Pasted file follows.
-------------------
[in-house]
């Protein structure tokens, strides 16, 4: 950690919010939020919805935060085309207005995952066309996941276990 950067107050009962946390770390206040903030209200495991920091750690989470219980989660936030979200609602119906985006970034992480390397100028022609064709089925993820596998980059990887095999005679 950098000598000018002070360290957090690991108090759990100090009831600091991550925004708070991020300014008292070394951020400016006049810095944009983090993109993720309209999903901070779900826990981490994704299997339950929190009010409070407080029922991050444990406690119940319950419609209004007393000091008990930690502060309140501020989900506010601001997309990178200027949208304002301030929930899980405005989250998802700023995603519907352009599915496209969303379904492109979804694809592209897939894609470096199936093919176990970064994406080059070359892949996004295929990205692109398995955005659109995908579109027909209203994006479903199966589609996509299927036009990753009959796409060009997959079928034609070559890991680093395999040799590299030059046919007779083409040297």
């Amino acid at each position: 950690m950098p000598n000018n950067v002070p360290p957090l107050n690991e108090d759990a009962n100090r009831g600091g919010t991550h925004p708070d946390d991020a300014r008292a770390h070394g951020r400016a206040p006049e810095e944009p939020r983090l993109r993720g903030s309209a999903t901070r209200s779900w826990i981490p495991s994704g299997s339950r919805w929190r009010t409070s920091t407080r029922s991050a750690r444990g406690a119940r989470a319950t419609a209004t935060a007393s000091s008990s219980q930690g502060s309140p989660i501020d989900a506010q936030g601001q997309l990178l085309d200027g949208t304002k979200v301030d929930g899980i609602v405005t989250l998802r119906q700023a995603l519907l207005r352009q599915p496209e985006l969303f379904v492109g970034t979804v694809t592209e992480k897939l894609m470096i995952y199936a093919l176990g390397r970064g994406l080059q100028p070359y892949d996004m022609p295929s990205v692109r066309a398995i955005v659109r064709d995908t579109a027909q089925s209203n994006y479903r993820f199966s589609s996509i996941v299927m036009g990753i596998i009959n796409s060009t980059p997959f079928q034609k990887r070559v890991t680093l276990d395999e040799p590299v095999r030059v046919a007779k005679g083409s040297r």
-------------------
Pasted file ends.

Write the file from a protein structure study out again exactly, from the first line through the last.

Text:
[in-house]
């Protein structure tokens, strides 16, 4: 950690919010939020919805935060085309207005995952066309996941276990 950067107050009962946390770390206040903030209200495991920091750690989470219980989660936030979200609602119906985006970034992480390397100028022609064709089925993820596998980059990887095999005679 950098000598000018002070360290957090690991108090759990100090009831600091991550925004708070991020300014008292070394951020400016006049810095944009983090993109993720309209999903901070779900826990981490994704299997339950929190009010409070407080029922991050444990406690119940319950419609209004007393000091008990930690502060309140501020989900506010601001997309990178200027949208304002301030929930899980405005989250998802700023995603519907352009599915496209969303379904492109979804694809592209897939894609470096199936093919176990970064994406080059070359892949996004295929990205692109398995955005659109995908579109027909209203994006479903199966589609996509299927036009990753009959796409060009997959079928034609070559890991680093395999040799590299030059046919007779083409040297």
């Amino acid at each position: 950690m950098p000598n000018n950067v002070p360290p957090l107050n690991e108090d759990a009962n100090r009831g600091g919010t991550h925004p708070d946390d991020a300014r008292a770390h070394g951020r400016a206040p006049e810095e944009p939020r983090l993109r993720g903030s309209a999903t901070r209200s779900w826990i981490p495991s994704g299997s339950r919805w929190r009010t409070s920091t407080r029922s991050a750690r444990g406690a119940r989470a319950t419609a209004t935060a007393s000091s008990s219980q930690g502060s309140p989660i501020d989900a506010q936030g601001q997309l990178l085309d200027g949208t304002k979200v301030d929930g899980i609602v405005t989250l998802r119906q700023a995603l519907l207005r352009q599915p496209e985006l969303f379904v492109g970034t979804v694809t592209e992480k897939l894609m470096i995952y199936a093919l176990g390397r970064g994406l080059q100028p070359y892949d996004m022609p295929s990205v692109r066309a398995i955005v659109r064709d995908t579109a027909q089925s209203n994006y479903r993820f199966s589609s996509i996941v299927m036009g990753i596998i009959n796409s060009t980059p997959f079928q034609k990887r070559v890991t680093l276990d395999e040799p590299v095999r030059v046919a007779k005679g083409s040297r």